P.D. 12 45 

recovery of $60,000, of which $40,000 will be distributed to persons 
overcharged as a result of the conspiracy. Additionally, a Consent Decree was 
entered against the two defendants prohibiting them from attempting to stop 
other agencies from charging lower commission rates, advertising lower 
commission rates or allowing a homeowner to sell his own home and yet use 
the Multiple Listing Service. The relief obtained in this Consent Decree was 
unique. During fiscal 1981, the Division proceeded with the processing of 
claims submitted by individuals who will be entitled to a refund. 

9. Commonwealth of Massachusetts v. Donne gan Office 
Supplies, Inc. (Suffolk County Superior Court) 
This is a suit brought by the Commonwealth, on behalf of itself and its 
political subdivisions, against the defendant, claiming that it and another 
supplier of film, Joseph Merritt & Co., had conspired to allocate territories 
within the Commonwealth. Prior to filing the complaint, a settlement was 
reached with Merritt Co., which agreed to pay $2,650. A Consent Decree was 
entered prohibiting Merritt from allocating territories in the future. During fiscal 
1981, settlement was reached with the defendant, resulting in a payment of 
$5,000 and a consent decree being entered in Superior Court. 

10. Commonwealth of Massachusetts v. Bang and Olufsen, Inc. 
(District Court of Massachusetts) 

The Commonwealth brought suit in fiscal 1980, claiming that Bang and 
Olufsen, Inc., a manufacturer of stereo equipment, had been engaged in 
unlawful resale price maintenance activities with its distributors. The suit 
brought by the Commonwealth on behalf of itself and, as parens patriae, on 
behalf of consumers in the Commonwealth asks for injunctive relief and 
damages. The case was in pretrial discovery, to be completed by April 30. 
1981. when it was settled. Defendant agreed to assure the Department of the 
Attorney General that it would not engage in unlawful resale price maintenance 
in the future. 

1 1 . Commonwealth of Massachusetts v. B.L. Makepeace, et al. 
(District of Connecticut) 

The Commonwealth, along with the five major New England states filed suit 
in fiscal 1980 against three suppliers of drafting equipment, charging them with 
an unlawful conspiracy to raise prices and allocate territories in New England. 
The action, seeking damages and injunctive relief, was unique in that the six 
New England states joined together in filing a single action against the alleged 
co-conspirators. During 1981. defendants' motion to dismiss was denied and 
the parties continued in pre-trial discovery. Settlement was reached with all 
defendants creating a settlement fund in the amount of $274,000. Approxi- 
mately one half will be distributed to the Commonwealth and its cities and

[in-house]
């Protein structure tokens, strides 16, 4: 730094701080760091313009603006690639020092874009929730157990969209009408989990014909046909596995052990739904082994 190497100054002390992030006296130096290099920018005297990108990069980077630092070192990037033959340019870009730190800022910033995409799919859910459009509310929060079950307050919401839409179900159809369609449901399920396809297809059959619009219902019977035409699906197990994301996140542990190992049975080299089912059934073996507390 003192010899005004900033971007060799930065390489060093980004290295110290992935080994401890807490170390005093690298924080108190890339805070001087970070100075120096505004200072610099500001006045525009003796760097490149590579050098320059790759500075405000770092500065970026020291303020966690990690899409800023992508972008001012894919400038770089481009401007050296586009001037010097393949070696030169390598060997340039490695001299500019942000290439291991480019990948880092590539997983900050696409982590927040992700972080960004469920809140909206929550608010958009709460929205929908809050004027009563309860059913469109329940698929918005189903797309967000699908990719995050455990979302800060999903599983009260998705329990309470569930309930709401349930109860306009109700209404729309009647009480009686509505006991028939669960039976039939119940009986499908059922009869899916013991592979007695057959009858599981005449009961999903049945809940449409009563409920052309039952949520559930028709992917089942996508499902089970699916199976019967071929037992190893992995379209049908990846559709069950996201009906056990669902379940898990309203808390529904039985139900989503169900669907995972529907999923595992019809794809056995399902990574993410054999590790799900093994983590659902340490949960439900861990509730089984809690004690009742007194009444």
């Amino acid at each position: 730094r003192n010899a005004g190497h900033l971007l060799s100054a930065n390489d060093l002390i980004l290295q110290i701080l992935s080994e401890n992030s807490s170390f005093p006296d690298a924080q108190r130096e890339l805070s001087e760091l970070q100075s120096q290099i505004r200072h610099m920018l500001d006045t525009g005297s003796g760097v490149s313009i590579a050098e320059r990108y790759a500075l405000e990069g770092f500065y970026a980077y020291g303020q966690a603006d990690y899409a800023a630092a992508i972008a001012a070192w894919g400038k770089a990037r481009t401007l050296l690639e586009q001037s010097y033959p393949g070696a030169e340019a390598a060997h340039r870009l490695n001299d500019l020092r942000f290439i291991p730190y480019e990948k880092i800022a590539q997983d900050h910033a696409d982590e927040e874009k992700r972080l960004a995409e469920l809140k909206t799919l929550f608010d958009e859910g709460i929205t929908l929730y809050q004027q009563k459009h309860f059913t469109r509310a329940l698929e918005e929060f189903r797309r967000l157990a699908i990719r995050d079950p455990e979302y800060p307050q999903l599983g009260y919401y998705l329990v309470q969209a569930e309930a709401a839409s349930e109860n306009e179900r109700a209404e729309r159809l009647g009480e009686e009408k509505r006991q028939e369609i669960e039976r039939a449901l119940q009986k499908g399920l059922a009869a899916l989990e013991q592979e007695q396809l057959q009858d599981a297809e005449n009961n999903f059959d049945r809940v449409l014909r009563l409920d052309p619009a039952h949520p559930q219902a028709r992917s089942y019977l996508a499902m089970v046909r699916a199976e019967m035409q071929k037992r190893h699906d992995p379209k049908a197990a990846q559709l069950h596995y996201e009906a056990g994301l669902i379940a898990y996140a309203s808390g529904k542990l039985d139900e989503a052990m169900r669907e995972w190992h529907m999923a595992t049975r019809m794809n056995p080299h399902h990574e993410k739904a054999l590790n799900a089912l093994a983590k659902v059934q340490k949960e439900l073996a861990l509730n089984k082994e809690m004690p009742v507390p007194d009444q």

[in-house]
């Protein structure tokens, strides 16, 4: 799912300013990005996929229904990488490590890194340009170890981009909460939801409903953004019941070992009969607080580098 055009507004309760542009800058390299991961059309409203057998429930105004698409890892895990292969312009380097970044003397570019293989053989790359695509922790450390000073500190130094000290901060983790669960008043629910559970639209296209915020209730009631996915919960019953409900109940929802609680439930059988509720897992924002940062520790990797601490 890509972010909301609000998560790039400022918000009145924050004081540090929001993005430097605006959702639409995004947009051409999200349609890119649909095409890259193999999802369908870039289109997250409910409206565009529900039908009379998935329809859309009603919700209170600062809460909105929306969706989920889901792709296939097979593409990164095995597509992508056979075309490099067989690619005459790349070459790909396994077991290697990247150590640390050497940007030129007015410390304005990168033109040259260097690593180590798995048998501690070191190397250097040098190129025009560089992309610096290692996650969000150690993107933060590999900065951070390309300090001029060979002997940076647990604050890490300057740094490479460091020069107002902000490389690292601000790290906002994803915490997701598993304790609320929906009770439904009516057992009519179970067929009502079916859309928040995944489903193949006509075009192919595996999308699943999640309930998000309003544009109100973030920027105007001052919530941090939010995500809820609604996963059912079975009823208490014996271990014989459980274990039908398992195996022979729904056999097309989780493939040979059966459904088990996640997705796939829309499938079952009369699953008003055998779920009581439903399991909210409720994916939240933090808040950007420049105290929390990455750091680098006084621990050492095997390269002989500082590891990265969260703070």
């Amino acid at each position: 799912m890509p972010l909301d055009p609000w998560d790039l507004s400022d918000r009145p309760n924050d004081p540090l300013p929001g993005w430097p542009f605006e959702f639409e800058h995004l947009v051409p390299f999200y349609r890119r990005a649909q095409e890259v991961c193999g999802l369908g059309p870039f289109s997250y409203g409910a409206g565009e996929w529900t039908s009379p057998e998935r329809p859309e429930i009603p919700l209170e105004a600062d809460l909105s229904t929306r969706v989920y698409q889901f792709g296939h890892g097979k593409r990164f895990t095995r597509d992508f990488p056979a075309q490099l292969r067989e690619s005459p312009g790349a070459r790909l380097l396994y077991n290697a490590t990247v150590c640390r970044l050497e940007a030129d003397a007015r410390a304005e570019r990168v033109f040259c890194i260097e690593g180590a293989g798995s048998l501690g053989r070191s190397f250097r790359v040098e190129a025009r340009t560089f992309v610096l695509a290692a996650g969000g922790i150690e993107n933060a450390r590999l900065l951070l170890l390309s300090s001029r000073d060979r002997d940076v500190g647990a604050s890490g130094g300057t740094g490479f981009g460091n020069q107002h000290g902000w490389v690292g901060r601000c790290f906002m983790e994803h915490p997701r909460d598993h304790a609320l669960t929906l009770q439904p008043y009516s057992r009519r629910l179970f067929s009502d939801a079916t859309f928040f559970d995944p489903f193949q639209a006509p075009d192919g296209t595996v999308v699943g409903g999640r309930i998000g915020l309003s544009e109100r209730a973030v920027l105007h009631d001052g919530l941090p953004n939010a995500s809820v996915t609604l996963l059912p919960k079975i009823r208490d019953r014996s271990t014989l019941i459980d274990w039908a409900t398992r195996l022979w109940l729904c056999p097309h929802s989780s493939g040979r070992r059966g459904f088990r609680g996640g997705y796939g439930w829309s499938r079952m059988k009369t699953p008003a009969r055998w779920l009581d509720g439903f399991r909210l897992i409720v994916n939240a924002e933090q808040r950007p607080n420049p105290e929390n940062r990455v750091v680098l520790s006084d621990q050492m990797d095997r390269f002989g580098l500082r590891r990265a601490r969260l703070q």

towns during fiscal 1982. 

12. Commonwealth of Massachusetts v. Harborside Liquor. Inc.. 
et al. (Dukes County Superior Court, District Court of 
Massachusetts) 

The Commonwealth brought two antitrust actions in fiscal 1980. one in state 



46 P.D. 12 

court and one in federal court, charging seven liquor stores on Martha's 
Vineyard with price-fixing for at least the last fifteen years. The state action 
seeks injunctive relief and a civil penalty, while the federal action, a parens 
patriae action, seeks injunctive relief and damages for consumers injured by 
the unlawful conspiracy. The case was settled with all defendants in fiscal 1981, 
during pre-trial discovery. The total settlement amounted to approximately 
$80,000, and provided for the entry of a Consent Decree in federal court. A 
decision as to the manner of distribution is pending. 

13. Commonwealth of Massachusetts v. Milton Bradley Co., 
et al. {District of Massachusetts) 

The Commonwealth filed suit in fiscal 1980 against the four major 
manufacturers of art supplies in the United States, charging them with a 
nationwide conspiracy to raise the prices of art supplies and bid rigging. The 
suit was brought on behalf of the Commonwealth and its political subdivisions 
in their proprietary capacities. During fiscal 1981, the Commonwealth's case 
was consolidated with other civil antitrust actions brought against the same 
defendants and transferred to the Federal District Court in Cleveland, Ohio for 
coordinated pretrial proceedings. Class action discovery was then ordered to 
proceed by the Court. We are serving on the Plaintiffs' Executive Committee, 
responsible for overall management of the litigation. 

14. Commonwealth of Massachusetts v. Cuisinarts, Inc., et al. 
(District of Connecticut) 

The Commonwealth filed this case in fiscal 1981 against Cuisinarts, Inc., 
claiming that it had unlawfully engaged in a vertical price fixing agreement. 
Federated Department Stores was named as a party defendant several months 
after the filing of the complaint. This is a parens patriae action filed by the 
Department of behalf of Massachusetts residents and seeks treble damages. 
Defendant's motions to dismiss are pending and the parties are proceeding with 
class action discovery. In a related action, the Commonwealth filed a motion 
for release of materials presented to and testimony before a Federal grand jury 
which returned an indictment against Cuisinarts, Inc. The motion, filed and 
argued on behalf of fourteen states, was denied; it is being appealed in the 
Second Circuit Court of Appeals. 

15. Commonwealth of Massachusetts v. Richard Zimmerman, etal.